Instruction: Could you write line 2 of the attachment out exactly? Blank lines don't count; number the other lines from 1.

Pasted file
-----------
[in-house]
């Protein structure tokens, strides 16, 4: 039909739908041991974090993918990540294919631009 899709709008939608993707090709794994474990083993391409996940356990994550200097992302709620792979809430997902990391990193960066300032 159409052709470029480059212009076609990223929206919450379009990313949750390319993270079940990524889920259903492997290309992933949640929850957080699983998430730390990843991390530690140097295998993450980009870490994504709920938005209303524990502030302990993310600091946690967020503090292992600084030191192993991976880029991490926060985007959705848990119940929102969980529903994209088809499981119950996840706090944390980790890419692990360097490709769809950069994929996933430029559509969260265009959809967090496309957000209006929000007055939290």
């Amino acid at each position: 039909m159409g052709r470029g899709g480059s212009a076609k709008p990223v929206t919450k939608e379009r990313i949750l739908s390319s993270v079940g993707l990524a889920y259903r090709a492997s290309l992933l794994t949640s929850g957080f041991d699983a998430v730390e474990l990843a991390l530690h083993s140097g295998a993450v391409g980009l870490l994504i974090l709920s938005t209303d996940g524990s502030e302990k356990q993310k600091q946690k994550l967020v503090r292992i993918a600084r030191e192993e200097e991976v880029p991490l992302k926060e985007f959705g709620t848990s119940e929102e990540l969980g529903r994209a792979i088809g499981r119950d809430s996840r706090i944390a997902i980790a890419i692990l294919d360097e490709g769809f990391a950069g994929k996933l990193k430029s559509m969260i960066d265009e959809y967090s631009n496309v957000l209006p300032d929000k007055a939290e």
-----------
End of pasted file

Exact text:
């Protein structure tokens, strides 16, 4: 039909739908041991974090993918990540294919631009 899709709008939608993707090709794994474990083993391409996940356990994550200097992302709620792979809430997902990391990193960066300032 159409052709470029480059212009076609990223929206919450379009990313949750390319993270079940990524889920259903492997290309992933949640929850957080699983998430730390990843991390530690140097295998993450980009870490994504709920938005209303524990502030302990993310600091946690967020503090292992600084030191192993991976880029991490926060985007959705848990119940929102969980529903994209088809499981119950996840706090944390980790890419692990360097490709769809950069994929996933430029559509969260265009959809967090496309957000209006929000007055939290």